11. Intelligence and childlessness.

    PubMed

    Kanazawa, Satoshi

    2014-11-01

    Demographers debate why people have children in advanced industrial societies where children are net economic costs. From an evolutionary perspective, however, the important question is why some individuals choose not to have children. Recent theoretical developments in evolutionary psychology suggest that more intelligent individuals may be more likely to prefer to remain childless than less intelligent individuals. Analyses of the National Child Development Study show that more intelligent men and women express preference to remain childless early in their reproductive careers, but only more intelligent women (not more intelligent men) are more likely to remain childless by the end of their reproductive careers. Controlling for education and earnings does not at all attenuate the association between childhood general intelligence and lifetime childlessness among women. One-standard-deviation increase in childhood general intelligence (15 IQ points) decreases women's odds of parenthood by 21-25%. Because women have a greater impact on the average intelligence of future generations, the dysgenic fertility among women is predicted to lead to a decline in the average intelligence of the population in advanced industrial nations. PMID:25131282

  12. Intelligence and childlessness.

    PubMed

    Kanazawa, Satoshi

    2014-11-01

    Demographers debate why people have children in advanced industrial societies where children are net economic costs. From an evolutionary perspective, however, the important question is why some individuals choose not to have children. Recent theoretical developments in evolutionary psychology suggest that more intelligent individuals may be more likely to prefer to remain childless than less intelligent individuals. Analyses of the National Child Development Study show that more intelligent men and women express preference to remain childless early in their reproductive careers, but only more intelligent women (not more intelligent men) are more likely to remain childless by the end of their reproductive careers. Controlling for education and earnings does not at all attenuate the association between childhood general intelligence and lifetime childlessness among women. One-standard-deviation increase in childhood general intelligence (15 IQ points) decreases women's odds of parenthood by 21-25%. Because women have a greater impact on the average intelligence of future generations, the dysgenic fertility among women is predicted to lead to a decline in the average intelligence of the population in advanced industrial nations.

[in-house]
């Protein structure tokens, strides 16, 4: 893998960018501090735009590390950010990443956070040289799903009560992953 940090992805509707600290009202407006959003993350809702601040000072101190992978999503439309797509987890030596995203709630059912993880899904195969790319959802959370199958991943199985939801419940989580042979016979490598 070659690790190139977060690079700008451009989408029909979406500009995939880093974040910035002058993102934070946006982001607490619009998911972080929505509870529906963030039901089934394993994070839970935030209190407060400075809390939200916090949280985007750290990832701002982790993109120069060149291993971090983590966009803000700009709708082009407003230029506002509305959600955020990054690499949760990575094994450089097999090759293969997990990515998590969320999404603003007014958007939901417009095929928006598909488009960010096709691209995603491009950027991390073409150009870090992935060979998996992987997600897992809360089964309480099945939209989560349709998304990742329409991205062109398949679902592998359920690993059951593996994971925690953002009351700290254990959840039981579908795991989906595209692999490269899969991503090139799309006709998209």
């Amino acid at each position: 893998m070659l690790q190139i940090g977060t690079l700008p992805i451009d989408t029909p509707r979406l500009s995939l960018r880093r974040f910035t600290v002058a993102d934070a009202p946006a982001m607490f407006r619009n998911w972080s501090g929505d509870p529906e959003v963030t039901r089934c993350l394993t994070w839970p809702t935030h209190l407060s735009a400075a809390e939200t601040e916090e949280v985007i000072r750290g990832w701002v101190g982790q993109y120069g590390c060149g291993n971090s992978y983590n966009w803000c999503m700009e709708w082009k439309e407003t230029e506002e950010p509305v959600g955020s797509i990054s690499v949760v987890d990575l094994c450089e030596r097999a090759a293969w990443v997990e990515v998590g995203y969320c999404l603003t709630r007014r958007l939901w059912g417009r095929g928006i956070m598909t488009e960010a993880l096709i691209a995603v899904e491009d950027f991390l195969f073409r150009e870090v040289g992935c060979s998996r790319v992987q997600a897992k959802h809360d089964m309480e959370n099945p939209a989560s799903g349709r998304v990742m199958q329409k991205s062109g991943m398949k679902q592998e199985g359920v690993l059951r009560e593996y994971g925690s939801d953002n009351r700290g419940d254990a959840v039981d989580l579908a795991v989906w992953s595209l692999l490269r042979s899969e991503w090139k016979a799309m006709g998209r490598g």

13. Preface: Special Topic on Multidimensional Spectroscopy.

    PubMed

    Mukamel, Shaul; Bakker, Huib J

    2015-06-01

    Multidimensional signals are generated by subjecting molecules to sequences of short optical pulses and recording correlation plots related to the various controlled delay periods. These techniques which span all the way from the THz to the x-ray regimes provide qualitatively new structural and dynamical molecular information not available from conventional one-dimensional techniques. This issue surveys the recent experimental and theoretical progresses in this rapidly developing 20 year old field which illustrates the novel insights provided by multidimensional techniques into electronic and nuclear motions. It should serve as a valuable source for experts in the field and help introduce newcomers to this exciting and challenging branch of nonlinear spectroscopy. PMID:26049418

  14. Multidimensional x-space magnetic particle imaging.

    PubMed

    Goodwill, Patrick W; Conolly, Steven M

    2011-09-01

    Magnetic particle imaging (MPI) is a promising new medical imaging tracer modality with potential applications in human angiography, cancer imaging, in vivo cell tracking, and inflammation imaging. Here we demonstrate both theoretically and experimentally that multidimensional MPI is a linear shift-invariant imaging system with an analytic point spread function. We also introduce a fast image reconstruction method that obtains the intrinsic MPI image with high signal-to-noise ratio via a simple gridding operation in x-space. We also demonstrate a method to reconstruct large field-of-view (FOV) images using partial FOV scanning, despite the loss of first harmonic image information due to direct feedthrough contamination. We conclude with the first experimental test of multidimensional x-space MPI.

  15. 76 FR 28960 - Defense Intelligence Agency National Defense Intelligence College Board of Visitors Closed Meeting

    Federal Register 2010, 2011, 2012, 2013, 2014

    2011-05-19

    ... of the Secretary Defense Intelligence Agency National Defense Intelligence College Board of Visitors Closed Meeting AGENCY: National Defense Intelligence College, Defense Intelligence Agency, Department of... a closed meeting of the Defense Intelligence Agency National Defense Intelligence College Board...